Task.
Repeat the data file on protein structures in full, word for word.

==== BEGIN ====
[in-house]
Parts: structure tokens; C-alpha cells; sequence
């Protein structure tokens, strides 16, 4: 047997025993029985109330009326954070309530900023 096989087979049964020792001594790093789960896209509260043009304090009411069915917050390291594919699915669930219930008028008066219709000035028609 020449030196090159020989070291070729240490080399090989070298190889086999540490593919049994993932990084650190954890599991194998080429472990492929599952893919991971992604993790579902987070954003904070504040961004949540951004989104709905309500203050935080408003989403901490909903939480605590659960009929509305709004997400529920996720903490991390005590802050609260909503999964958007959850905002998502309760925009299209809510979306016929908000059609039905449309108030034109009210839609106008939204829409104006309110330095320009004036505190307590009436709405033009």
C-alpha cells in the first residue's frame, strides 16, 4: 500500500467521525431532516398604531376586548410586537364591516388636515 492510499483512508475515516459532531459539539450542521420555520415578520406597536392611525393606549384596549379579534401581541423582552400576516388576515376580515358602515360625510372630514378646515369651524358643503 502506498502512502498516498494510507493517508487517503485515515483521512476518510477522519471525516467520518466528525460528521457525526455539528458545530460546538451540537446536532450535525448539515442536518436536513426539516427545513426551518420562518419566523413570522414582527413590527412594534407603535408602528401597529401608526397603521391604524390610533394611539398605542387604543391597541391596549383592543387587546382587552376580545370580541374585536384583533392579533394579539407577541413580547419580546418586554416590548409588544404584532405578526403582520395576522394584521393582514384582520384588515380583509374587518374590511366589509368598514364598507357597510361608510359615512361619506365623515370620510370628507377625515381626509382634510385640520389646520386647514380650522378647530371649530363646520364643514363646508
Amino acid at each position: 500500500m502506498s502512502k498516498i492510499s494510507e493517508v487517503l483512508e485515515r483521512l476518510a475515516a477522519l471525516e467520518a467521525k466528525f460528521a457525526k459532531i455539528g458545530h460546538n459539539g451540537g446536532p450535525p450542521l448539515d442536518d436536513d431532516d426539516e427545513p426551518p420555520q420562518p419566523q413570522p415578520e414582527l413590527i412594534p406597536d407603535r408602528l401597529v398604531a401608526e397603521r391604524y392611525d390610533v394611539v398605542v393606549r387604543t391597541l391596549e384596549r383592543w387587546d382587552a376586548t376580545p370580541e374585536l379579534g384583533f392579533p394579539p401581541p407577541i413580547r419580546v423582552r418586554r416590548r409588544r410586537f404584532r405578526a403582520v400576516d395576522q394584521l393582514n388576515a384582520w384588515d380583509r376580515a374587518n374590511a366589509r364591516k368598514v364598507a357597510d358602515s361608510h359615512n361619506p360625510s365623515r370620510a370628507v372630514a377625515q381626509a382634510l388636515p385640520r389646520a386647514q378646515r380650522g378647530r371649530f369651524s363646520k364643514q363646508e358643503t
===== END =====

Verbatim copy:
[in-house]
Parts: structure tokens; C-alpha cells; sequence
């Protein structure tokens, strides 16, 4: 047997025993029985109330009326954070309530900023 096989087979049964020792001594790093789960896209509260043009304090009411069915917050390291594919699915669930219930008028008066219709000035028609 020449030196090159020989070291070729240490080399090989070298190889086999540490593919049994993932990084650190954890599991194998080429472990492929599952893919991971992604993790579902987070954003904070504040961004949540951004989104709905309500203050935080408003989403901490909903939480605590659960009929509305709004997400529920996720903490991390005590802050609260909503999964958007959850905002998502309760925009299209809510979306016929908000059609039905449309108030034109009210839609106008939204829409104006309110330095320009004036505190307590009436709405033009």
C-alpha cells in the first residue's frame, strides 16, 4: 500500500467521525431532516398604531376586548410586537364591516388636515 492510499483512508475515516459532531459539539450542521420555520415578520406597536392611525393606549384596549379579534401581541423582552400576516388576515376580515358602515360625510372630514378646515369651524358643503 502506498502512502498516498494510507493517508487517503485515515483521512476518510477522519471525516467520518466528525460528521457525526455539528458545530460546538451540537446536532450535525448539515442536518436536513426539516427545513426551518420562518419566523413570522414582527413590527412594534407603535408602528401597529401608526397603521391604524390610533394611539398605542387604543391597541391596549383592543387587546382587552376580545370580541374585536384583533392579533394579539407577541413580547419580546418586554416590548409588544404584532405578526403582520395576522394584521393582514384582520384588515380583509374587518374590511366589509368598514364598507357597510361608510359615512361619506365623515370620510370628507377625515381626509382634510385640520389646520386647514380650522378647530371649530363646520364643514363646508
Amino acid at each position: 500500500m502506498s502512502k498516498i492510499s494510507e493517508v487517503l483512508e485515515r483521512l476518510a475515516a477522519l471525516e467520518a467521525k466528525f460528521a457525526k459532531i455539528g458545530h460546538n459539539g451540537g446536532p450535525p450542521l448539515d442536518d436536513d431532516d426539516e427545513p426551518p420555520q420562518p419566523q413570522p415578520e414582527l413590527i412594534p406597536d407603535r408602528l401597529v398604531a401608526e397603521r391604524y392611525d390610533v394611539v398605542v393606549r387604543t391597541l391596549e384596549r383592543w387587546d382587552a376586548t376580545p370580541e374585536l379579534g384583533f392579533p394579539p401581541p407577541i413580547r419580546v423582552r418586554r416590548r409588544r410586537f404584532r405578526a403582520v400576516d395576522q394584521l393582514n388576515a384582520w384588515d380583509r376580515a374587518n374590511a366589509r364591516k368598514v364598507a357597510d358602515s361608510h359615512n361619506p360625510s365623515r370620510a370628507v372630514a377625515q381626509a382634510l388636515p385640520r389646520a386647514q378646515r380650522g378647530r371649530f369651524s363646520k364643514q363646508e358643503t